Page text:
Time to prepare for a cold winter – burr!
Okay so I woke up this morning and the temperature gauge read 42 degrees. Brr!! Winter is definitely on it’s way! With the heat cranking this fall already, it becomes very apparent in differences that insulation upgrades like double pained windows and blown in blanket (BIB) insulation make.
As the market turns and the economy continues to recover from one of the longest recessions in history, homeowners are looking to live in a home for a longer period of time. This supports the statement that energy efficient and quality materials are more important now than ever.
After the past few years, blown in blanket (BIB) insulation has gained a lot of popularity with homeowners because of its high insulating R values. The R value is the insulation rating that measures the insulation’s ability to resist heat flow – the higher the R value the more efficient and effective the insulation is at prohibiting the heat flow between walls and ceilings. Residential building codes only require insulation to have an R value of R38, but BIB insulation has a R value of R49! So why is BIB insulation so much better? It fills all of the spaces and gaps in between wires and outlets that typical batt insulation can not because it merely hangs or lays within walls.
Not only will BIB insulation leave you more comfortable in your home during the winter months, it will save you money by saving you an extra $40 per month in reduced energy costs. And, if you ever wish to sell your home, BIB insulation will become a very attractive and unique feature to all potential buyers. So whether your making upgrades to your current home or if your looking to purchase or sell a home, don’t overlook quality energy efficient and insulating materials.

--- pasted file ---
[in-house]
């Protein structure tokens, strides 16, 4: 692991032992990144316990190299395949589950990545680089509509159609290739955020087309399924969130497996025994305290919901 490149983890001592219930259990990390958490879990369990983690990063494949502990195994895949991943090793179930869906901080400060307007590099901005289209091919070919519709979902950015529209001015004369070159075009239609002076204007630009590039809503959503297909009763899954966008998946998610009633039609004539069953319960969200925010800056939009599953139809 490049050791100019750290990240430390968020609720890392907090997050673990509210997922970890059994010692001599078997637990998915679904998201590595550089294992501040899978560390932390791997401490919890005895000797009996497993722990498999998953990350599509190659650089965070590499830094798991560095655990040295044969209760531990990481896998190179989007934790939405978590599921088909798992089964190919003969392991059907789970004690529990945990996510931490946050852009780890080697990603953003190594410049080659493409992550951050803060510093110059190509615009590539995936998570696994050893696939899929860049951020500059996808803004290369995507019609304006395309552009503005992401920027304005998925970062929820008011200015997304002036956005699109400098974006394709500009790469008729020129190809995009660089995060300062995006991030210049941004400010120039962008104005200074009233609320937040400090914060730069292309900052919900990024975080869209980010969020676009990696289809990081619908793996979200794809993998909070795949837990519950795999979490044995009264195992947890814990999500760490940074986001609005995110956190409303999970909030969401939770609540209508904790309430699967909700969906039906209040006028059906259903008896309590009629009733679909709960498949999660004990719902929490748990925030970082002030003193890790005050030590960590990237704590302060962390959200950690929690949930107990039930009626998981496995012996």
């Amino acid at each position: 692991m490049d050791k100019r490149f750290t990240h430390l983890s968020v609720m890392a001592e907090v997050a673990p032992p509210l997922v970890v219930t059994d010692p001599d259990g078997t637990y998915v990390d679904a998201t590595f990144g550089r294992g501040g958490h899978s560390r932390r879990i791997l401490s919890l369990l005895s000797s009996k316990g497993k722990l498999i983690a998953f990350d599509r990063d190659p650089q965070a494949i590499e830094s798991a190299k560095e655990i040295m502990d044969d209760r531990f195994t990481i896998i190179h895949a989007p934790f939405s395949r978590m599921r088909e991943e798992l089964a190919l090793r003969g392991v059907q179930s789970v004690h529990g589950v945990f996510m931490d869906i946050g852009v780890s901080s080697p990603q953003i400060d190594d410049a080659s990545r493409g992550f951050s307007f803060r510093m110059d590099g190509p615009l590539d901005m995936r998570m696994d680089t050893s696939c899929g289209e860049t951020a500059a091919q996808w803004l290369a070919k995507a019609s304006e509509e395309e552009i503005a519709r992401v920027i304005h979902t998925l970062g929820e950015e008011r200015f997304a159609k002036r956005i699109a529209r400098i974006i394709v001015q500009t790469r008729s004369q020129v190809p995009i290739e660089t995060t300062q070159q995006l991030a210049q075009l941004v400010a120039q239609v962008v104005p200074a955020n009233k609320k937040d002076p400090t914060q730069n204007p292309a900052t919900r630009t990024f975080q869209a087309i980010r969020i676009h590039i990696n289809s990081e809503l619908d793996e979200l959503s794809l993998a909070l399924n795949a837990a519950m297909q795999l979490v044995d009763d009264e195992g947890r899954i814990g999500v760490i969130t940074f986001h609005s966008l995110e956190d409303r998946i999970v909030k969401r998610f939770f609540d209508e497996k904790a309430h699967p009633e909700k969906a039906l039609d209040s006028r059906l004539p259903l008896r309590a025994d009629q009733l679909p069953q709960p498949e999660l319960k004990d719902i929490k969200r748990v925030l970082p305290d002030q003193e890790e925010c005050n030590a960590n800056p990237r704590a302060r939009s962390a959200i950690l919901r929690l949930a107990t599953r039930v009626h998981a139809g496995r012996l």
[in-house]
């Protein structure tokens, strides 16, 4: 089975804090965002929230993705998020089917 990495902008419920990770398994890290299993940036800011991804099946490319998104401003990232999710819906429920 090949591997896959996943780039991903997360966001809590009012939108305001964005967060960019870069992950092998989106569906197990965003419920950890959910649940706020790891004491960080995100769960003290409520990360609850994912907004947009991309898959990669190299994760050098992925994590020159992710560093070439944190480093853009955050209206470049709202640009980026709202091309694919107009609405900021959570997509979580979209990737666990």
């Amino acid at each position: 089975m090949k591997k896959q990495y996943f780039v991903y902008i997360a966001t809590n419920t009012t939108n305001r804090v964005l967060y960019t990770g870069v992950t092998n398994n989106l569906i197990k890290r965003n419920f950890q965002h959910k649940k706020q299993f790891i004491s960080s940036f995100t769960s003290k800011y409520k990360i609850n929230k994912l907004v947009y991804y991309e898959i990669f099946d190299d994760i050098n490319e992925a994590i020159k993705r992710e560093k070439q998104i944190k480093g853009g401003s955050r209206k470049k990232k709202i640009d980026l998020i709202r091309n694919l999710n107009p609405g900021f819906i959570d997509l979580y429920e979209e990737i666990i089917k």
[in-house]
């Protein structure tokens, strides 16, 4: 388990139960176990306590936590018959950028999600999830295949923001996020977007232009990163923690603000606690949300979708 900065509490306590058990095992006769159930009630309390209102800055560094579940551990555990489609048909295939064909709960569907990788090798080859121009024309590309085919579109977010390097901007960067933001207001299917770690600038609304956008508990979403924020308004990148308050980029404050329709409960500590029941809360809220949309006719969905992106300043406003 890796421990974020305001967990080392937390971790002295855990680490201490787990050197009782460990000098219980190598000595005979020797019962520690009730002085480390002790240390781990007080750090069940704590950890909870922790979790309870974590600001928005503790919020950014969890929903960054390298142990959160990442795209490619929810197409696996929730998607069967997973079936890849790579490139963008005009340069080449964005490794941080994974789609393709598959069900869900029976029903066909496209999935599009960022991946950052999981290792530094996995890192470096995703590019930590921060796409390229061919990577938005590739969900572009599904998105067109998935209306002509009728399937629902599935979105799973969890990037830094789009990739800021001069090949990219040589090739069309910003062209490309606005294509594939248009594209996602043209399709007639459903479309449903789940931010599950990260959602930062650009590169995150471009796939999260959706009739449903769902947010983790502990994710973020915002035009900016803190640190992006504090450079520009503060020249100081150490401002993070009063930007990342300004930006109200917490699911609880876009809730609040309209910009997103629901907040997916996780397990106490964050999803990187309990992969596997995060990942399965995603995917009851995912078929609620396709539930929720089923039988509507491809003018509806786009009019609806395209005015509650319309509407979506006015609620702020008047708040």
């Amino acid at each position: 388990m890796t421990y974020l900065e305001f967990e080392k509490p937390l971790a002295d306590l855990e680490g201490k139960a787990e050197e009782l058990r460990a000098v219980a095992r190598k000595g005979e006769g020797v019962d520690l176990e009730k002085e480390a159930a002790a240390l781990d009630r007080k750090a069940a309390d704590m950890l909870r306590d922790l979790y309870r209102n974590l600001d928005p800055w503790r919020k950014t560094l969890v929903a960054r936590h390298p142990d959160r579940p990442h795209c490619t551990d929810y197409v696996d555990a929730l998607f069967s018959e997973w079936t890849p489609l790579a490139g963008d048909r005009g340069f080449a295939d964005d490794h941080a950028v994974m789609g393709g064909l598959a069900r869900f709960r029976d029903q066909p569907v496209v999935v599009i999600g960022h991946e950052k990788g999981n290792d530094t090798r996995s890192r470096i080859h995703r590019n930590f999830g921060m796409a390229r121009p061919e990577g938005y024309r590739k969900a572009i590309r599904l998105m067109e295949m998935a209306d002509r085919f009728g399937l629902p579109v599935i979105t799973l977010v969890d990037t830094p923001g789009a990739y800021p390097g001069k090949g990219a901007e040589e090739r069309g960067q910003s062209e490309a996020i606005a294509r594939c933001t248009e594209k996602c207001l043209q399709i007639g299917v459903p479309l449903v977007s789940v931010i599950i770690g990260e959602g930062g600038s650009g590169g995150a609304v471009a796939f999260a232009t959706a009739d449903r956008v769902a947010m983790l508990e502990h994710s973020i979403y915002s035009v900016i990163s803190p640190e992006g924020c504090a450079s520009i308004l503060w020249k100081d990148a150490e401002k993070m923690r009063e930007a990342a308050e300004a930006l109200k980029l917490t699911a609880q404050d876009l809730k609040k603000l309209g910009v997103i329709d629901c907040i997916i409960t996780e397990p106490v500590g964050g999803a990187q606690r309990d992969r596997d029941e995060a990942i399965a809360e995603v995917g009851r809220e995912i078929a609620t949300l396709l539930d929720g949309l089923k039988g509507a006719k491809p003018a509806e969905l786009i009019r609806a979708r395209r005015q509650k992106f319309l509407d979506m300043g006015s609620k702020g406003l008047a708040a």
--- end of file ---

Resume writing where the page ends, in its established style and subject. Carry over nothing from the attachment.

Zone Add Insulation to Attic Floor Uninsulated Attic Existing 3–4 Inches of Insulation 1 R30 to R49 R25 to R30 R13 2 R30 to R60 R25 to R38 R13 to R19 3 R30 to R60 R25 to R38 R19 to R25 4 R38 to R60 R38 R25 to R30 5 to 8 R49 to R60 R38 to R49 R25 to R30
Wall Insulation: Whenever exterior siding is removed on an
Uninsulated wood-frame wall:
- Drill holes in the sheathing and blow insulation into the empty wall cavity before installing the new siding, and
- Zones 3–4: Add R5 insulative wall sheathing beneath the new siding
- Zones 5–8: Add R5 to R6 insulative wall sheathing beneath the new siding.
Insulated wood-frame wall:
For more information on the installation R value, go to http://rvalue.net
- For Zones 4 to 8: Add R5 insulative sheathing before installing the new siding.